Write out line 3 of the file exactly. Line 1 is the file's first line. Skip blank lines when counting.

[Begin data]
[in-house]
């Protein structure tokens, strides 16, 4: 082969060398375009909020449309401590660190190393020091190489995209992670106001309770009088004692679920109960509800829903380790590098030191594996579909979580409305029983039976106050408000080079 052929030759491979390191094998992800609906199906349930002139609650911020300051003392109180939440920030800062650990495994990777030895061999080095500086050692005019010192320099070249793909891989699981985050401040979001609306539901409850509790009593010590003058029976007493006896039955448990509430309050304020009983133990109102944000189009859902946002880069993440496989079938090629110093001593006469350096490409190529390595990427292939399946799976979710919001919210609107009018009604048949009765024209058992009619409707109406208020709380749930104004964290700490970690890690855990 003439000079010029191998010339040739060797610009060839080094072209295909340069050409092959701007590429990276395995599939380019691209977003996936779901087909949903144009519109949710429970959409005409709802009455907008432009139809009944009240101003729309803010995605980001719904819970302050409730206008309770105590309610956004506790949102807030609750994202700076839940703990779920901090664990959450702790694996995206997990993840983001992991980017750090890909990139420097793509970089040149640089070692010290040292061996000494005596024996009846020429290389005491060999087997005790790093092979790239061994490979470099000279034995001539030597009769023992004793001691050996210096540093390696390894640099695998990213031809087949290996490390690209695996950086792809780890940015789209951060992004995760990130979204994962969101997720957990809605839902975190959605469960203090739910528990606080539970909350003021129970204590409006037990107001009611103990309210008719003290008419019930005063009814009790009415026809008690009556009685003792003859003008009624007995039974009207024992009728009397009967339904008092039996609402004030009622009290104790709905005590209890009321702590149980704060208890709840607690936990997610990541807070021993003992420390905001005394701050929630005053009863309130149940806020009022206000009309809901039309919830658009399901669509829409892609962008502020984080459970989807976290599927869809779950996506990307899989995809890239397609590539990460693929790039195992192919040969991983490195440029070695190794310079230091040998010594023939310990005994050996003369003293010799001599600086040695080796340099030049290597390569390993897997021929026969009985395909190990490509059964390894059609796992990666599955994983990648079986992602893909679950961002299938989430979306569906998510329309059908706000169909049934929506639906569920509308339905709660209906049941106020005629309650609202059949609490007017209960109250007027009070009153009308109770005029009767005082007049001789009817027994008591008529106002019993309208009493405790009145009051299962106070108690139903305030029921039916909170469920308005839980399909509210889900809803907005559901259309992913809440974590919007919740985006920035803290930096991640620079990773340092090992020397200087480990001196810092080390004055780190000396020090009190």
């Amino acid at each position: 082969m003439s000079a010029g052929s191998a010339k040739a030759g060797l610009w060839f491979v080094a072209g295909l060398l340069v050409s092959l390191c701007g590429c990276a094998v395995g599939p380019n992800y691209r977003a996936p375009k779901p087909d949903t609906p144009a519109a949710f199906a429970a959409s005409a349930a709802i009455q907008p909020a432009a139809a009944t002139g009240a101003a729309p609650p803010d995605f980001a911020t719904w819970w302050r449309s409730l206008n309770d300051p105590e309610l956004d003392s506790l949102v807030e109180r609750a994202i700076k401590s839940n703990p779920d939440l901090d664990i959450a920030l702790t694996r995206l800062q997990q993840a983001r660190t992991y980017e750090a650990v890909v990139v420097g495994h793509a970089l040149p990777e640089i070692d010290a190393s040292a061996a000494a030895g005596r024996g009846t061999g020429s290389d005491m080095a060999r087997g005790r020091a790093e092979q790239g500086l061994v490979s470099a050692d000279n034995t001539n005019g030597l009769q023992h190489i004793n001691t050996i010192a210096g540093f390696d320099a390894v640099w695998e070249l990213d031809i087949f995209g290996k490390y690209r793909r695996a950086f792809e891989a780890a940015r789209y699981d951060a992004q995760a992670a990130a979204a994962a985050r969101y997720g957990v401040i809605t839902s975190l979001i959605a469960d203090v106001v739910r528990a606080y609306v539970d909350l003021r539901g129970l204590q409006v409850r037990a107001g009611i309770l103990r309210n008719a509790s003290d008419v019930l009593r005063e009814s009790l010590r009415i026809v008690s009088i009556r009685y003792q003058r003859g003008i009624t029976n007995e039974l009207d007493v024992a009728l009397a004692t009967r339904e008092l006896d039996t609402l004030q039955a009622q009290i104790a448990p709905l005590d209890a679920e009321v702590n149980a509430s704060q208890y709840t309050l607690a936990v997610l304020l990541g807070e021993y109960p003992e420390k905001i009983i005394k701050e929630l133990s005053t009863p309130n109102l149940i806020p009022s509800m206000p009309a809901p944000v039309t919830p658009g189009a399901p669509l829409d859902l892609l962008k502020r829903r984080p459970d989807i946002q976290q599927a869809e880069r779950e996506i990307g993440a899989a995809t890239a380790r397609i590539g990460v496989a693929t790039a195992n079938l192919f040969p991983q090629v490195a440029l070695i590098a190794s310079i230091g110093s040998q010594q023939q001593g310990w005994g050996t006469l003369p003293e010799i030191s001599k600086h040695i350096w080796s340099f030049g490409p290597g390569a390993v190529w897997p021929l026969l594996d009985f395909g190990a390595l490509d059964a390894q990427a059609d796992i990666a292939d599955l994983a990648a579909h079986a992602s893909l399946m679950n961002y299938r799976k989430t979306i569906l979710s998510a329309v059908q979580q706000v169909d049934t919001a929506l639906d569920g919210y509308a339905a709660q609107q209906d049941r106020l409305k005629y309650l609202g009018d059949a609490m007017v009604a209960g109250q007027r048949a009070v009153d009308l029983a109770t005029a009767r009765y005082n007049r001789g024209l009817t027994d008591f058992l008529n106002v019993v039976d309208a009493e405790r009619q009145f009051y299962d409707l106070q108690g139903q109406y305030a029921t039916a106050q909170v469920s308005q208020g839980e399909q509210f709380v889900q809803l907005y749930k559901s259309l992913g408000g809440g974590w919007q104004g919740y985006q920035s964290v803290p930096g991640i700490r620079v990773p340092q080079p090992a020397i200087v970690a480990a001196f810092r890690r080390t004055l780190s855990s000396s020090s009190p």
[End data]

């Amino acid at each position: 082969m003439s000079a010029g052929s191998a010339k040739a030759g060797l610009w060839f491979v080094a072209g295909l060398l340069v050409s092959l390191c701007g590429c990276a094998v395995g599939p380019n992800y691209r977003a996936p375009k779901p087909d949903t609906p144009a519109a949710f199906a429970a959409s005409a349930a709802i009455q907008p909020a432009a139809a009944t002139g009240a101003a729309p609650p803010d995605f980001a911020t719904w819970w302050r449309s409730l206008n309770d300051p105590e309610l956004d003392s506790l949102v807030e109180r609750a994202i700076k401590s839940n703990p779920d939440l901090d664990i959450a920030l702790t694996r995206l800062q997990q993840a983001r660190t992991y980017e750090a650990v890909v990139v420097g495994h793509a970089l040149p990777e640089i070692d010290a190393s040292a061996a000494a030895g005596r024996g009846t061999g020429s290389d005491m080095a060999r087997g005790r020091a790093e092979q790239g500086l061994v490979s470099a050692d000279n034995t001539n005019g030597l009769q023992h190489i004793n001691t050996i010192a210096g540093f390696d320099a390894v640099w695998e070249l990213d031809i087949f995209g290996k490390y690209r793909r695996a950086f792809e891989a780890a940015r789209y699981d951060a992004q995760a992670a990130a979204a994962a985050r969101y997720g957990v401040i809605t839902s975190l979001i959605a469960d203090v106001v739910r528990a606080y609306v539970d909350l003021r539901g129970l204590q409006v409850r037990a107001g009611i309770l103990r309210n008719a509790s003290d008419v019930l009593r005063e009814s009790l010590r009415i026809v008690s009088i009556r009685y003792q003058r003859g003008i009624t029976n007995e039974l009207d007493v024992a009728l009397a004692t009967r339904e008092l006896d039996t609402l004030q039955a009622q009290i104790a448990p709905l005590d209890a679920e009321v702590n149980a509430s704060q208890y709840t309050l607690a936990v997610l304020l990541g807070e021993y109960p003992e420390k905001i009983i005394k701050e929630l133990s005053t009863p309130n109102l149940i806020p009022s509800m206000p009309a809901p944000v039309t919830p658009g189009a399901p669509l829409d859902l892609l962008k502020r829903r984080p459970d989807i946002q976290q599927a869809e880069r779950e996506i990307g993440a899989a995809t890239a380790r397609i590539g990460v496989a693929t790039a195992n079938l192919f040969p991983q090629v490195a440029l070695i590098a190794s310079i230091g110093s040998q010594q023939q001593g310990w005994g050996t006469l003369p003293e010799i030191s001599k600086h040695i350096w080796s340099f030049g490409p290597g390569a390993v190529w897997p021929l026969l594996d009985f395909g190990a390595l490509d059964a390894q990427a059609d796992i990666a292939d599955l994983a990648a579909h079986a992602s893909l399946m679950n961002y299938r799976k989430t979306i569906l979710s998510a329309v059908q979580q706000v169909d049934t919001a929506l639906d569920g919210y509308a339905a709660q609107q209906d049941r106020l409305k005629y309650l609202g009018d059949a609490m007017v009604a209960g109250q007027r048949a009070v009153d009308l029983a109770t005029a009767r009765y005082n007049r001789g024209l009817t027994d008591f058992l008529n106002v019993v039976d309208a009493e405790r009619q009145f009051y299962d409707l106070q108690g139903q109406y305030a029921t039916a106050q909170v469920s308005q208020g839980e399909q509210f709380v889900q809803l907005y749930k559901s259309l992913g408000g809440g974590w919007q104004g919740y985006q920035s964290v803290p930096g991640i700490r620079v990773p340092q080079p090992a020397i200087v970690a480990a001196f810092r890690r080390t004055l780190s855990s000396s020090s009190p």